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Let’s ride a time machine back to thirty years ago. If we pay close attention to a townhouse or a commercial building, we’ll definitely find a common construction element. Whichever they’re located, they’re all the same. Here, we’re talking about extensions of those houses that people tended to add them up based on the way they live, whether they are fence renovation to ensure that they’d have a larger garage; roof renovation to allow them to have a larger space to store things; canopy extension to meet flexibility of functional usage; or even placing tree pots in front of the house to optimize their limited green space.
These ‘temporary’ man-made extensions were both surprisingly and harmoniously blended through the selection of metal materials, like ‘steel pipes and boxes,’ which, at the same time, reflects that these materials are ‘easy to find in Thailand’. When looking back into the past, Thailand indeed used to be a major steel producer. Unfortunately, this material wasn’t designed to present its true identity as steel, because they were often used to support the overall structures, billboards, or used as anti-theft wrought iron.
Por-Kultida Songkittiphakdi and Jenchieh Hung worked as architects with many years of experience abroad and jointly established HAS design and research in Shanghai at the beginning of 2020, concurrent with the COVID-19 hit. Not long after, the two returned to Thailand and joined hands to renovate an old townhouse in Soi Petchkasem to become an office location of HAS Design and Research, Bangkok branch, and their residence. They have perfectly applied what they found in their experiment on ‘steel pipe bricks’ to create Phetkasem Artist Studio.
Explore the materials used by Thai houses nowadays
When exploring the use of steel in modern Thai buildings, including houses in the neighborhood, an interesting and capturing feature the design team found was the ‘curvature and hollowness of steel tubes,’ which, surprisingly, we barely see in use today.
When it comes to designing Phetkasem Artist Studio, the designers therefore tried to adapt the existing steel pipe material to create something new by collaborating with a well-known Thai steel pipe manufacturer, Pacific Pipe Public Company Limited. The initiative as a result brought steel pipes together in units, creating a new way of ‘steel pipe brick’ installation of which the width and height are totally almost 4 meters. The steel pipes are cut in half, facing the inside out. The beautiful pattern is thanks to the 5 different sizes of the pipes. Once coupling them, they become three forms of bricks that can be rotated to create various attractive lines and patterns.
In addition, for the first time in Thailand, these steel pipe bricks also combine soil-like surface features, which, in addition to the new look and the warm atmosphere they give, have the advantages of reducing heat accumulated in traditional steel materials.
A Blend of Materials and Architecture
Steel pipe brick invented by the design team was initially used as the the exterior wall of the Phetkasem Artist Studio, embracing the semi-open space to create tranquility combined with local flora. The new material welcomes visitors by creating a spectacular first-impression experience.
With an intention to offer a new lifestyle, yet in the old context of being close to the nature, on the 1st floor, the architects set up the area to be open-air to reduce the use of air conditioning. The design thus connects the front and backyard areas through an aperture placed between the steel pipe wall outside the building and the cement wall inside, forming a tunnel that enables winds to flow through while reducing Bangkok’s heat of almost 40 degrees Celsius.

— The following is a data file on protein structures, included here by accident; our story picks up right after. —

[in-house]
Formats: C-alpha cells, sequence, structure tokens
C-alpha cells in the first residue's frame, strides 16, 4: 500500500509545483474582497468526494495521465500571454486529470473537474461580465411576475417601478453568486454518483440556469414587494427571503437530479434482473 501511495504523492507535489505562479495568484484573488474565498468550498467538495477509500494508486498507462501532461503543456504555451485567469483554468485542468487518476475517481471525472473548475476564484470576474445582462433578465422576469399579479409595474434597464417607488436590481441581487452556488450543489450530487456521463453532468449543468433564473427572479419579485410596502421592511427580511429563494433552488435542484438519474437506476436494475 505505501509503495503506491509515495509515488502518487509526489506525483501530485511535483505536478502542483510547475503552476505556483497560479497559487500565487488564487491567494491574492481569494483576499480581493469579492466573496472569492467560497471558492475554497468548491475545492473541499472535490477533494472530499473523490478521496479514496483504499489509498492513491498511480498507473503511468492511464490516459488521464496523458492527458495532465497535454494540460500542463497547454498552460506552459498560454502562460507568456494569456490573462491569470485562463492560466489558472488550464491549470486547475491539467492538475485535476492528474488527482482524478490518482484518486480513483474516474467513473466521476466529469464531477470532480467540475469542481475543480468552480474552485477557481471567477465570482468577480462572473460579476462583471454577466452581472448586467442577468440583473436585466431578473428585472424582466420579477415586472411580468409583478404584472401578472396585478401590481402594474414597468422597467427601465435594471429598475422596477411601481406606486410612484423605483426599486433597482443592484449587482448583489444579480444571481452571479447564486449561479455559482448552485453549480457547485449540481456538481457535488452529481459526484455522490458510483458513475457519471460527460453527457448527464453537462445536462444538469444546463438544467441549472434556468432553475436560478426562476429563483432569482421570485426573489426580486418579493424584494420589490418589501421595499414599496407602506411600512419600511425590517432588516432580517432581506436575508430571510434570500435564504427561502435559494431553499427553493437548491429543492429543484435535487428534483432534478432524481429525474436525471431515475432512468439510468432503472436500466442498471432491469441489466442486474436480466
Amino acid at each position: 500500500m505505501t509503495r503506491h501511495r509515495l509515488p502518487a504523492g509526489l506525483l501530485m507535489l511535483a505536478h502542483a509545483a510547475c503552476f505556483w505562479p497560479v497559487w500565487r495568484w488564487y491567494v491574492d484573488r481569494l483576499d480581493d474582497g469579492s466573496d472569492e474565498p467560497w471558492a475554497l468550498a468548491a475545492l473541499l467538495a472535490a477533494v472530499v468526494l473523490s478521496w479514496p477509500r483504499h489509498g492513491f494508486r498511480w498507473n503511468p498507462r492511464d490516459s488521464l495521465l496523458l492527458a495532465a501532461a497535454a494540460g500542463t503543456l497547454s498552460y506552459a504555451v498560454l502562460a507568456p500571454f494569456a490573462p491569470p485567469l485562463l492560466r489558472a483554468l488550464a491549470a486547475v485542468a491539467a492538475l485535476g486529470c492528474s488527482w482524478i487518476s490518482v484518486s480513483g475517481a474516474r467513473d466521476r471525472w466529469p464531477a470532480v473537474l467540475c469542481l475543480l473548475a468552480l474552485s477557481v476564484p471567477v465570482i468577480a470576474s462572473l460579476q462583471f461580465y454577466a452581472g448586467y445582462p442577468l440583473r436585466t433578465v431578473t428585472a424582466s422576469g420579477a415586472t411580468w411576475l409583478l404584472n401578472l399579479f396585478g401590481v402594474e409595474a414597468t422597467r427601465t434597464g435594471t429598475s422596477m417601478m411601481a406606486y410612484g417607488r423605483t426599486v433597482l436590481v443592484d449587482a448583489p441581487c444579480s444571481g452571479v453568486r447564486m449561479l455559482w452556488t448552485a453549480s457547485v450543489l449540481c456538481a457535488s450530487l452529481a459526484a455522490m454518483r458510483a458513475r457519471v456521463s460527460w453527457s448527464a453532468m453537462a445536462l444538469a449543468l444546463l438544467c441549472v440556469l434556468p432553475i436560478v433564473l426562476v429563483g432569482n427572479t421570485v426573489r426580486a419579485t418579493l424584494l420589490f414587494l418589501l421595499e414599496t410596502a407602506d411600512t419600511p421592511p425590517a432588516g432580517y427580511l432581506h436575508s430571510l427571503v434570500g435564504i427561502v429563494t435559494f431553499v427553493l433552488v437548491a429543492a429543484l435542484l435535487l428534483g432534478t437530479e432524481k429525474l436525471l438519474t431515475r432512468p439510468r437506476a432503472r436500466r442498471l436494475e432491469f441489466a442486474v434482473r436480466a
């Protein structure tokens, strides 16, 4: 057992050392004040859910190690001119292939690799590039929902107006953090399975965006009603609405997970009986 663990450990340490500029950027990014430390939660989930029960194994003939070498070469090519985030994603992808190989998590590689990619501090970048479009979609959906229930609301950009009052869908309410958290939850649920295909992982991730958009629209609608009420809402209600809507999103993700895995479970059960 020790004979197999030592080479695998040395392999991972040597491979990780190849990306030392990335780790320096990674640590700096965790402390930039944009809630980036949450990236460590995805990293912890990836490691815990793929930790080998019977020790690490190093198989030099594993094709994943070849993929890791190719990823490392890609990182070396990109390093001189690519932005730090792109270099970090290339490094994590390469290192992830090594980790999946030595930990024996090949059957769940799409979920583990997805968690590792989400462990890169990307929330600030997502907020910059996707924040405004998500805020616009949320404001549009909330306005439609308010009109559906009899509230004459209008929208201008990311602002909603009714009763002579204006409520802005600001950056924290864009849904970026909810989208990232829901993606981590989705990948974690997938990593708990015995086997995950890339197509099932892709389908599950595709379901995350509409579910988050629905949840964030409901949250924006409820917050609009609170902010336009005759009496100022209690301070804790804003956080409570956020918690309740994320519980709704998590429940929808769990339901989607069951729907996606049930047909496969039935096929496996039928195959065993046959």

Phetkasem Artist Studio is not just a creative space, but it is also a residence that combines living and relaxation. The new space layout also completely prevails the image of the old townhouse, and importantly changed people’s perception in using materials. It creates new forms of creativity while also taking into account the contexts, climates, and familiar local livelihood.
In addition to the fence, there are other components, catered by the architects and the manufacturer, whether they are aluminum doors and windows that come with new slim hinges and handles. Details are more neat and attractive. Moreover, it’s also about lighting design, sanitaryware, furniture, landscape design, and graphic design.
Although it is a renovation of an old building which has limitations in terms of size and structure, HAS design and research went beyond these limits and created an architecture through material experiments. This becomes a driving force for new stories of creativity that would change things to be more suitable for use than they simply are. The designer also believes that this work will make people who see believe and imagine about further creations and possibilities of creativity in the future.
Design Company: HAS design and research
Design Team: Jenchieh Hung, Kulthida Songkittipakdee, Zidong Fan, Jiaqi Han
Steel wall production consultant: Pacific Pipe Co., Ltd.
Aluminum production consultant: Goldstar Metal Co., Ltd.
Aluminum door and window technology: AB&W Innovation Co., Ltd.
Aluminum door and window constructor: Fix and Slide
Lighting design: Jenna Tsailin Liu
Lighting technology: Visual Feast (VF)
Sanitaryware consultant: American Standard
Landscape consultant: Ratchaneeya Yangthaisong
Landscape constructor: FloraScape
Signage design: Qi Zhou
Signage consultant: Shanghai View Studio
Home living furniture: niiq
Construction consultant: Chanin Limapornvanich
Site area: 110 sq.m.
Gross built area: 150 sq.m.
Photo credit: Ketsiree Wongwan